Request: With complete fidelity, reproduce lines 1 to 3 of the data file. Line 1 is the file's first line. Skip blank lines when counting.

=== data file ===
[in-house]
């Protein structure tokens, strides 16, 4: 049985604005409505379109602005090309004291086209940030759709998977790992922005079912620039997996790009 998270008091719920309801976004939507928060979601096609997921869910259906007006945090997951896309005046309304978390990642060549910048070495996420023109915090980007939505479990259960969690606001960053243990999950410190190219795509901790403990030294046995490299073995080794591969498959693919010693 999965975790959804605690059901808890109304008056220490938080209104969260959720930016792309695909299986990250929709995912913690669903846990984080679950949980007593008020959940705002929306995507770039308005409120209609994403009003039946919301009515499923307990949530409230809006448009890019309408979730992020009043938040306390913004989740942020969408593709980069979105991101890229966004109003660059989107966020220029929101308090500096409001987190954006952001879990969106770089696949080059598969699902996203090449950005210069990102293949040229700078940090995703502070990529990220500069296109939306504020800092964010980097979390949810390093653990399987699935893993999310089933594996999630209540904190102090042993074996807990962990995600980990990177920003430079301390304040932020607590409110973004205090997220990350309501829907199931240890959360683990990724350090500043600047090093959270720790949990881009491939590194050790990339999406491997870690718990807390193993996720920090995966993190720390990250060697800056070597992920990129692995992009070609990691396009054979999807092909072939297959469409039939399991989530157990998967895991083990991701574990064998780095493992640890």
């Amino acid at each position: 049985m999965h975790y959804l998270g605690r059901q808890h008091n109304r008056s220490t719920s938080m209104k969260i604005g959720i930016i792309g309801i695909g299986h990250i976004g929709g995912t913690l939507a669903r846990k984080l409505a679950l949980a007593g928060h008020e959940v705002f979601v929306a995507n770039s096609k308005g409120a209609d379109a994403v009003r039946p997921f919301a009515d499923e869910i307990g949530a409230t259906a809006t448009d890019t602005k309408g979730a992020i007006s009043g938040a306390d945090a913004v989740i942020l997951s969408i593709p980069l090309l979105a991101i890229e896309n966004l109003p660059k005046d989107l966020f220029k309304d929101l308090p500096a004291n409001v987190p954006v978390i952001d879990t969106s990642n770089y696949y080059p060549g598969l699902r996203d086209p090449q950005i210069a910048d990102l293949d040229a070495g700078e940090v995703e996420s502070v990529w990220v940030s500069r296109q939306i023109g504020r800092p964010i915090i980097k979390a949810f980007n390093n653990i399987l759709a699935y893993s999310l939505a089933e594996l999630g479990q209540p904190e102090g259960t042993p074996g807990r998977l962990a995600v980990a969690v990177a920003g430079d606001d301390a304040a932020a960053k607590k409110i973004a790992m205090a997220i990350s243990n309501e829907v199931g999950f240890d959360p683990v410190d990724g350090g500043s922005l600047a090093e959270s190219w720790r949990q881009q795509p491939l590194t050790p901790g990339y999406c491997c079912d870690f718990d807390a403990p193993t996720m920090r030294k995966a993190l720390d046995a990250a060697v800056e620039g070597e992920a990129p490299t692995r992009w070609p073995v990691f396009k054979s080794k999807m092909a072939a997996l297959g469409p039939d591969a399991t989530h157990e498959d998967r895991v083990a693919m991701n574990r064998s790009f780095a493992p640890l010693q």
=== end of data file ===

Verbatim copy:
[in-house]
């Protein structure tokens, strides 16, 4: 049985604005409505379109602005090309004291086209940030759709998977790992922005079912620039997996790009 998270008091719920309801976004939507928060979601096609997921869910259906007006945090997951896309005046309304978390990642060549910048070495996420023109915090980007939505479990259960969690606001960053243990999950410190190219795509901790403990030294046995490299073995080794591969498959693919010693 999965975790959804605690059901808890109304008056220490938080209104969260959720930016792309695909299986990250929709995912913690669903846990984080679950949980007593008020959940705002929306995507770039308005409120209609994403009003039946919301009515499923307990949530409230809006448009890019309408979730992020009043938040306390913004989740942020969408593709980069979105991101890229966004109003660059989107966020220029929101308090500096409001987190954006952001879990969106770089696949080059598969699902996203090449950005210069990102293949040229700078940090995703502070990529990220500069296109939306504020800092964010980097979390949810390093653990399987699935893993999310089933594996999630209540904190102090042993074996807990962990995600980990990177920003430079301390304040932020607590409110973004205090997220990350309501829907199931240890959360683990990724350090500043600047090093959270720790949990881009491939590194050790990339999406491997870690718990807390193993996720920090995966993190720390990250060697800056070597992920990129692995992009070609990691396009054979999807092909072939297959469409039939399991989530157990998967895991083990991701574990064998780095493992640890």
């Amino acid at each position: 049985m999965h975790y959804l998270g605690r059901q808890h008091n109304r008056s220490t719920s938080m209104k969260i604005g959720i930016i792309g309801i695909g299986h990250i976004g929709g995912t913690l939507a669903r846990k984080l409505a679950l949980a007593g928060h008020e959940v705002f979601v929306a995507n770039s096609k308005g409120a209609d379109a994403v009003r039946p997921f919301a009515d499923e869910i307990g949530a409230t259906a809006t448009d890019t602005k309408g979730a992020i007006s009043g938040a306390d945090a913004v989740i942020l997951s969408i593709p980069l090309l979105a991101i890229e896309n966004l109003p660059k005046d989107l966020f220029k309304d929101l308090p500096a004291n409001v987190p954006v978390i952001d879990t969106s990642n770089y696949y080059p060549g598969l699902r996203d086209p090449q950005i210069a910048d990102l293949d040229a070495g700078e940090v995703e996420s502070v990529w990220v940030s500069r296109q939306i023109g504020r800092p964010i915090i980097k979390a949810f980007n390093n653990i399987l759709a699935y893993s999310l939505a089933e594996l999630g479990q209540p904190e102090g259960t042993p074996g807990r998977l962990a995600v980990a969690v990177a920003g430079d606001d301390a304040a932020a960053k607590k409110i973004a790992m205090a997220i990350s243990n309501e829907v199931g999950f240890d959360p683990v410190d990724g350090g500043s922005l600047a090093e959270s190219w720790r949990q881009q795509p491939l590194t050790p901790g990339y999406c491997c079912d870690f718990d807390a403990p193993t996720m920090r030294k995966a993190l720390d046995a990250a060697v800056e620039g070597e992920a990129p490299t692995r992009w070609p073995v990691f396009k054979s080794k999807m092909a072939a997996l297959g469409p039939d591969a399991t989530h157990e498959d998967r895991v083990a693919m991701n574990r064998s790009f780095a493992p640890l010693q």